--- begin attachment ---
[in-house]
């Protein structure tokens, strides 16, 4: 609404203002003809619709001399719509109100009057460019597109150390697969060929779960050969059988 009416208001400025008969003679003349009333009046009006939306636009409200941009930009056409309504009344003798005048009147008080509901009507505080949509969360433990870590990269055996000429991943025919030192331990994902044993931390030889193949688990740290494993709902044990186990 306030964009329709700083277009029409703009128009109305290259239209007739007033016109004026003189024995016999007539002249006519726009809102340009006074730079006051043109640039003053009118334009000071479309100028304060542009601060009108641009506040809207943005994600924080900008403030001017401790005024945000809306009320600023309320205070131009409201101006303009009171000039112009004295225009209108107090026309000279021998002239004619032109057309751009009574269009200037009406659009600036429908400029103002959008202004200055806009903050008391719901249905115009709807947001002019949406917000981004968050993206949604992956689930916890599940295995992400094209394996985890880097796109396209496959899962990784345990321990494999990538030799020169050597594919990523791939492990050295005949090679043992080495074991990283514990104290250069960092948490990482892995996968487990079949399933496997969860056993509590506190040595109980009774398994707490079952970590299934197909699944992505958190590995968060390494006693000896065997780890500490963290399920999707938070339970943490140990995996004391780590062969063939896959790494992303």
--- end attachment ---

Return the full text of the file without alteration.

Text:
[in-house]
């Protein structure tokens, strides 16, 4: 609404203002003809619709001399719509109100009057460019597109150390697969060929779960050969059988 009416208001400025008969003679003349009333009046009006939306636009409200941009930009056409309504009344003798005048009147008080509901009507505080949509969360433990870590990269055996000429991943025919030192331990994902044993931390030889193949688990740290494993709902044990186990 306030964009329709700083277009029409703009128009109305290259239209007739007033016109004026003189024995016999007539002249006519726009809102340009006074730079006051043109640039003053009118334009000071479309100028304060542009601060009108641009506040809207943005994600924080900008403030001017401790005024945000809306009320600023309320205070131009409201101006303009009171000039112009004295225009209108107090026309000279021998002239004619032109057309751009009574269009200037009406659009600036429908400029103002959008202004200055806009903050008391719901249905115009709807947001002019949406917000981004968050993206949604992956689930916890599940295995992400094209394996985890880097796109396209496959899962990784345990321990494999990538030799020169050597594919990523791939492990050295005949090679043992080495074991990283514990104290250069960092948490990482892995996968487990079949399933496997969860056993509590506190040595109980009774398994707490079952970590299934197909699944992505958190590995968060390494006693000896065997780890500490963290399920999707938070339970943490140990995996004391780590062969063939896959790494992303």